August, 216 B.C: near the small township of Cannae, a mere two hundred fifty miles from Rome, Hannibal of Carthage and his army prepared for battle. They were faced off against the legions of Aemilius Paullus and Caius Terrentius Varro, the Consuls of Rome. Under normal circumstances, one consul and a couple of legions was enough to stir optimism in a Roman victory. “On the occasion in question, however, they were so alarmed and terrified that they decided to send not just four, but eight Roman legions into battle at once” (Polybius 213) as well as both of their consuls. These were also extended legions, each consisting of 5000 infantry and 300 cavalry instead of 4000 and 200 respectively (Lancel 104). Legionary command alternated every other day for Paullus and Varro, who disagreed on nearly everything. On August 2, 216 B.C., it was Varro’s turn to command the army. Just after sunrise, he led his troops out onto the battlefield, forming a continuous line facing south. Aemilius commanded the right wing of 2,400 Roman cavalry posted near the river Aufidus. Center force of 55,000 heavy infantry and forward center position of 15,000 light infantry(McKnight 7) was commanded by the previous year’s consuls, Atilius and Servilius (Polybius219). Varro headed the Allied cavalry of 3,600 on the left wing. In total, the Roman army was a force of approximately 86,000 men.
Hannibal’s army of 50,000 was much smaller than that of the Romans. However, he also had cavalry superiority, which was perfect for the flat and treeless battlefield they would be fighting on. Hasdrubal was in charge of the Spanish and Gallic cavalry of 6,500 on the left wing near the river. Hannibal and his brother, Mago, commanded the center of 10,000 Libyans, 6000 Spaniards, and 1,250 Gauls/Celts as well as the 11,500 light infantry that took up the forward position. Right wing made of 3,500 Numidian cavalry was commanded by Hanno (McKnight). The fighting had begun: it was Hasdrubal’s Spanish/Gallic cavalry versus Paullus’ Roman cavalry near the river, the main bodies of infantry in the center, and Hanno’s Numidian cavalry versus Varro’s Roman Allied cavalry on the opposite side.
Varro’s plan was to smash through the Carthaginian center using sheer weight of numbers. To further this ideal, he reduced the gaps between the maniples in each line and made each maniple very deep (Goldsworthy 97) increasing its power but sacrificing its order and flexibility. Hannibal took his straight line of infantry and moved the center forward, making a crescent shaped line that protruded out toward the enemy (Polybius 218).
Near the river Afidus, Hasdrubal’s cavalry engaged Paullus’ Roman cavalry. Varro hoped that the cramped space between the river and the flank of the river army would cancel out any advantage Hasdrubal may have had in making a mobile attack. However, the Gauls and Spaniards were used to fighting in close quarters (McKnight 11). Their ferocity decimated the Roman cavalry, whose survivors were chased along the riverbank and slaughtered. Paullus escaped and rejoined the main conflict in the center.
The Roman line of infantry had become much thicker in the center, since Hannibal’s formation provoked the Romans to attack there first. The thin crescent line of Gauls and Spaniards began to fall back under the pressure of the densely packed maniples. As they gave way and swiftly retreated, the Romans chased after them. Exploiting their supposed success, maniples from behind as well as large numbers from the sides were drawn into the struggle. The Roman infantry was now more like a frenzied crowd than an organized body of soldiers. (Goldsworthy147)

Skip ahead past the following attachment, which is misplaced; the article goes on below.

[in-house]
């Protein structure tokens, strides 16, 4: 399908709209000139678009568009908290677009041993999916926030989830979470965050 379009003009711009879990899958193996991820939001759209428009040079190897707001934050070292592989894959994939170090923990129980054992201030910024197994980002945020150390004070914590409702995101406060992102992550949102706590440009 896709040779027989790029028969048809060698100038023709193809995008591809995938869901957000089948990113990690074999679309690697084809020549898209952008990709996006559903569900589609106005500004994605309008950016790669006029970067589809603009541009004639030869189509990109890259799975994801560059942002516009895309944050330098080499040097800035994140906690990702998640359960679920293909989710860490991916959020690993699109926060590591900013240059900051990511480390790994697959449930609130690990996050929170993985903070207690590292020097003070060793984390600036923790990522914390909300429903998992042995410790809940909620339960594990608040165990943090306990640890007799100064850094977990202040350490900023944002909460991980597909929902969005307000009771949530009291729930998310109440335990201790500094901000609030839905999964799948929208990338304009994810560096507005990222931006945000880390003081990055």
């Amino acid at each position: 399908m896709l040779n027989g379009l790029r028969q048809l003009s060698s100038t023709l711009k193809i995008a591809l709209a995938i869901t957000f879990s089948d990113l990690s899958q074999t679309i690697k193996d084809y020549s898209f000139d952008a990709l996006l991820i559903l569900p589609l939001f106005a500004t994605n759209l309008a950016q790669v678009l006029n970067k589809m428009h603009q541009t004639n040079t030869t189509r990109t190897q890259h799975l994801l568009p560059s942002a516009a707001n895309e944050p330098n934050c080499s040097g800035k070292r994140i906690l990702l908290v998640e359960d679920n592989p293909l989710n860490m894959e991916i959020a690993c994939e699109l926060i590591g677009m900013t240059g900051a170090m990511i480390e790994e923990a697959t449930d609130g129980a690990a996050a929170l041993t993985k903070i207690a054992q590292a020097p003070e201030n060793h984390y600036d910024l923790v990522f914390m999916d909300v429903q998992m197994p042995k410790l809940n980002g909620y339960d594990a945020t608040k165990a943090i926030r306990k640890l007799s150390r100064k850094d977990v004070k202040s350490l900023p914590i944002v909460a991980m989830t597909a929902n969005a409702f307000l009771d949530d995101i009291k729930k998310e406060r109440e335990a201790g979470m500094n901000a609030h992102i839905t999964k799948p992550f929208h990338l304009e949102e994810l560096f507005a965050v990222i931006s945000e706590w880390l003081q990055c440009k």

Meanwhile, the Numidian Cavalry on Hannibal’s right wing attacked the Roman Allied Cavalry facing them. The Numidians harassed them from all sides, taking turns at throwing javelins and then running away. They did not inflict or sustain any major damage but at the same time distracted the Roman allies from aiding the infantry in the main conflict.
Hasdrubal’s cavalry had regrouped and came over to assist the Numidians. The outnumbered Roman Allies panicked and fled. The remaining Allied horsemen were picked off by the pursuing Numidians, whose peculiar tactics became more dangerous once they had the enemy on the run (Polybius 220).
During this time, the Roman legions rushed right into Hannibal’s trap. In pursuit of the fleeing Gauls and Spaniards, the Romans had continued so far forward that they exposed both flanks to the heavy Libyan infantry. Having not yet fought, these eight to ten thousand troops were fresh and in good order (Goldsworthy 148). Startled by the energetic attack from the Libyans on either side, the Romans stopped dead in their tracks and turned to face their attackers. The Gauls and Spaniards returned, walling them in from three sides.
With the Allied cavalry being taken care of by the Numidians, Hasdrubal’s horsemen joined the main conflict. Closing in and attacking from the back served to boost morale for Hannibal’s troops as well as demoralize and terrify the Romans. They were now surrounded on all sides, unable to escape because of their packed formations. Inner maniples may not have realized the danger until the men in front of them were cut down; the victorious Carthaginians annihilated the remaining Roman army rank by rank from the outside in.
Polybius. The Histories. Trans. Robin Waterfield. New York: Oxford University Press, 2010. Print
Goldsworthy, Adrian. Cannae. London: Cassell & Co. 1988. Print.
McKnight, Sean. Holmes, Richard., ed The Hutchinson Atlas of Battle Plans. Chicago: Fitzroy Dearborn Publishers, 1998. Print.
Holmes, Terence M. “Classical Blitzkrieg: The Untimely Modernity of Schlieffen’s Cannae Programme.” The Journal of Military History 67.3 (2003) 745-771. Web. 15 Feb. 2012
Lancel, Serge. Hannibal. Malden, Massachusetts: Blackwell Publishers Inc.